• Not Vulnerable – Intel Itanium/Secure64 SourceT

    Intel Itanium and Secure64 Source T are NOT vulnerable to either Spectre or Meltdown and below are explanations of how both vulnerabilities work, and why Itanium and SourceT are immune. by John Worley, Director of Engineering, Secure64 The newly announced vulnerabilities (CVE-2017-5715, CVE-2017-5753, CVE-2017-5754) code named Spectre and Meltdown have…

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  • Please build securely – before robots kill us

    Over the past couple of weeks, the world has been given WannaCry, which moved like wildfire through the globe and has given rise to multiple theories of origination from North Korea and not North Korea, and was dubbed “a pretty shoddy piece of work”.  As of this writing no one…

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  • The Grinch Comes Early for BIND Users

    The grinch showed up early for BIND users this year, in the form of two new critical security vulnerabilities that can crash BIND. The two vulnerabilities are: • CVE-2015-8000 • CVE-2015-8461 ISC has released patches of its BIND software that correct the problem. Users of BIND-based appliances from vendors such…

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  • Secure64 DNS Products Not Vulnerable to BIND Security Flaw

    On July 28, 2015, the Internet Systems Consortium reported a critical security vulnerability in BIND, CVE-2015-5477. This vulnerability, which affects both BIND recursive and authoritative servers, is caused by an error in the handling of TKEY queries, allowing a remote attacker to crash BIND by sending a deliberately constructed query. This vulnerability is…

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  • Secure64 SourceT OS not vulnerable to NTP flaws

    CERT recently reported two Network Time Protocol (NTP) vulnerabilities (CERT VU#374268 April 7, 2015) . The first one concerns some versions of NTP Project software that will accept packets without authentication digests as if they actually had valid digests attached, and the second one describes a Denial of Service (DoS)…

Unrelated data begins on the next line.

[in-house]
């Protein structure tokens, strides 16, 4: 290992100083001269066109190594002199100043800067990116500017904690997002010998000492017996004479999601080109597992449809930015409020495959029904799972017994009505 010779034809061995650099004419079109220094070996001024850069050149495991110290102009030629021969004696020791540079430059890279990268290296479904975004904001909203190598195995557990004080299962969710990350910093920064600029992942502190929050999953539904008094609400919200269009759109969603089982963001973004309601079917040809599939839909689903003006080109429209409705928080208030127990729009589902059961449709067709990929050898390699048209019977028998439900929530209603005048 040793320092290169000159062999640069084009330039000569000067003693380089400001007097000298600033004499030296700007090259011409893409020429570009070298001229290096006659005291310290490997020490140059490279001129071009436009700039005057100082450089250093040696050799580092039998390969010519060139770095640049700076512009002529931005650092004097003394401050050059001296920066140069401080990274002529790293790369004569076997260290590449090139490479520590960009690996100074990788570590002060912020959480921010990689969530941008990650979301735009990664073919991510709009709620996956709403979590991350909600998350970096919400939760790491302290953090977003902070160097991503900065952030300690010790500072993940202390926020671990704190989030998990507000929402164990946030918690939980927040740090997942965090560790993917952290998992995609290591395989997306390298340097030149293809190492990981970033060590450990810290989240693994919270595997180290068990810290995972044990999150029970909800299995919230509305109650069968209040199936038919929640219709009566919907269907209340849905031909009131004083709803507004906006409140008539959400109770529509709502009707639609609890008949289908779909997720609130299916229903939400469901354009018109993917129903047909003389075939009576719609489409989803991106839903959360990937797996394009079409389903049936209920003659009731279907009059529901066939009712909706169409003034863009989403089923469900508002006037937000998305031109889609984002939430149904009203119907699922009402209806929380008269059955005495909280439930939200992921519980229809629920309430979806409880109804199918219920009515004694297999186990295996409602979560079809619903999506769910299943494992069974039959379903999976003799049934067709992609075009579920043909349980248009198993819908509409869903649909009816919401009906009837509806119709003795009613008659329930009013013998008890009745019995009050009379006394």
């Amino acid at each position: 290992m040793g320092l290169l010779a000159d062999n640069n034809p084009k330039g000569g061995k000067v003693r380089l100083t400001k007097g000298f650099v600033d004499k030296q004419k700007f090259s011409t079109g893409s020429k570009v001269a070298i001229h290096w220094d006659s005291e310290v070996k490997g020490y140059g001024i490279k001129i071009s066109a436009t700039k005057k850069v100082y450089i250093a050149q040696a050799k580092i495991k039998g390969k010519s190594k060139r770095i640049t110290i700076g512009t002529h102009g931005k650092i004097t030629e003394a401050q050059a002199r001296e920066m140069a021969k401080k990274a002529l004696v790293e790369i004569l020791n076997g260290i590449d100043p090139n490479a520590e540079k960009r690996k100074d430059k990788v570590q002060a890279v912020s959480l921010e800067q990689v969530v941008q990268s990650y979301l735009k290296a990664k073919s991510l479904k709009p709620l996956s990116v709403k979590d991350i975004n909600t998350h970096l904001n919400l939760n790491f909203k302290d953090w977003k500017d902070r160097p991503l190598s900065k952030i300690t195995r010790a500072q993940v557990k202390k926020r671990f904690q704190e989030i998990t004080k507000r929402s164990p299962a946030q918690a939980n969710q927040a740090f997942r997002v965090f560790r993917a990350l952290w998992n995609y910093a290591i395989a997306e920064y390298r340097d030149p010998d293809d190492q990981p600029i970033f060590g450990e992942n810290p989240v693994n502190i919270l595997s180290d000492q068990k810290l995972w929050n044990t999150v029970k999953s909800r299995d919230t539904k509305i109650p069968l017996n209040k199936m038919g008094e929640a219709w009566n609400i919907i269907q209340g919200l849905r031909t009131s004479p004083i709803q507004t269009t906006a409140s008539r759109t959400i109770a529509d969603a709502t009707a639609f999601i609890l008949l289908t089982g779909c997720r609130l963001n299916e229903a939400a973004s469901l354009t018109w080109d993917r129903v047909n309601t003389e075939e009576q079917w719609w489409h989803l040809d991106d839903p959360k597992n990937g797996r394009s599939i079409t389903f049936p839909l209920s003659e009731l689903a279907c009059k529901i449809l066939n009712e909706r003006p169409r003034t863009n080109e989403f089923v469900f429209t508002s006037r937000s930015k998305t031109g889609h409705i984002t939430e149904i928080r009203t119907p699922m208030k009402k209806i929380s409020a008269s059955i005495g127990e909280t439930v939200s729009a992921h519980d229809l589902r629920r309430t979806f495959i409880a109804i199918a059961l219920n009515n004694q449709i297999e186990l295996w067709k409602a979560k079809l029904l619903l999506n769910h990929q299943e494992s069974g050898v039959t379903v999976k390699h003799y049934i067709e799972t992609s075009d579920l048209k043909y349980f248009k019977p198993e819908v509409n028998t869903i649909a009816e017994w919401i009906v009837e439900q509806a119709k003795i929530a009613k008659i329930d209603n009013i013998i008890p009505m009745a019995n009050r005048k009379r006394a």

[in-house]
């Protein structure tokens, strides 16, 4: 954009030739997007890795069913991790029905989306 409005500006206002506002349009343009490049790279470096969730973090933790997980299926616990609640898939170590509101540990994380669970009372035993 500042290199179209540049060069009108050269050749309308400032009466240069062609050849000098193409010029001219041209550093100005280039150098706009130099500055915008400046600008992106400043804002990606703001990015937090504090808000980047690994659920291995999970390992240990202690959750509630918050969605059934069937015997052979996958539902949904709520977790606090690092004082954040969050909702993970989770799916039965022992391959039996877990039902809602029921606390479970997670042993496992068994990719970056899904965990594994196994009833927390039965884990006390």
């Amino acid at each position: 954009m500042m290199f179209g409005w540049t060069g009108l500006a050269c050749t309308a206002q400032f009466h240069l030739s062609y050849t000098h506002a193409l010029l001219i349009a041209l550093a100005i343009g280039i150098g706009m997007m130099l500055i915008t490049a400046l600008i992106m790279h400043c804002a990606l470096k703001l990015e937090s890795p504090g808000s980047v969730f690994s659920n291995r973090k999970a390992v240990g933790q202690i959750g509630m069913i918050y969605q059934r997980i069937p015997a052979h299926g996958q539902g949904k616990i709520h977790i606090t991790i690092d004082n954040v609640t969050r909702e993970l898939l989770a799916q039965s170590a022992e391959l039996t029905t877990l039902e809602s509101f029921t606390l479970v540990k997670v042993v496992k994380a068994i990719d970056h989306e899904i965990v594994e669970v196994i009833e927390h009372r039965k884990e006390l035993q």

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  • More Defenses Against Pseudo Random Subdomain Attacks (PRSD)

    This blog post provides three techniques that can be used to protect resolvers against pseudo random subdomain attacks (PRSD).

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  • Firezilla FTP

    Recently, a fake version of the popular Filezilla File Transfer Protocol (FTP) client has been made available for download on some sites. This fake version of Filezilla looks and works as expected but it also harvests login credentials in the background. These credentials are secretly sent to a hacker owned…

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  • Developing a Framework to Improve Critical Infrastructure Cybersecurity

    Here are thoughts from our CTO, Bill Worley PhD, on properly securing critical infrastructure in our highly connected world. They are particularly applicable with what we have seen in the last year with increased DDoS attacks focused on the DNS and compromised systems for the theft of intellectual property.

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  • DNSSEC Adoption is Slow for Government Agencies

    Even though more than two years have passed since federal government agencies were required to support DNS Security Extensions (DNSSEC) on their web sites, only 57 percent of agencies have met these requirements. In other words, about 40 percent of federal agencies have not secured their domains to protect users…

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  • Recent Government Cybersecurity Actions

    Last week President Obama signed an Executive Order in an attempt to strengthen the cybersecurity of critical infrastructure in the United States. This is an area much in need of improvement, but this Executive Order barely scratches the surface. The main points addressed by the order are to facilitate information…

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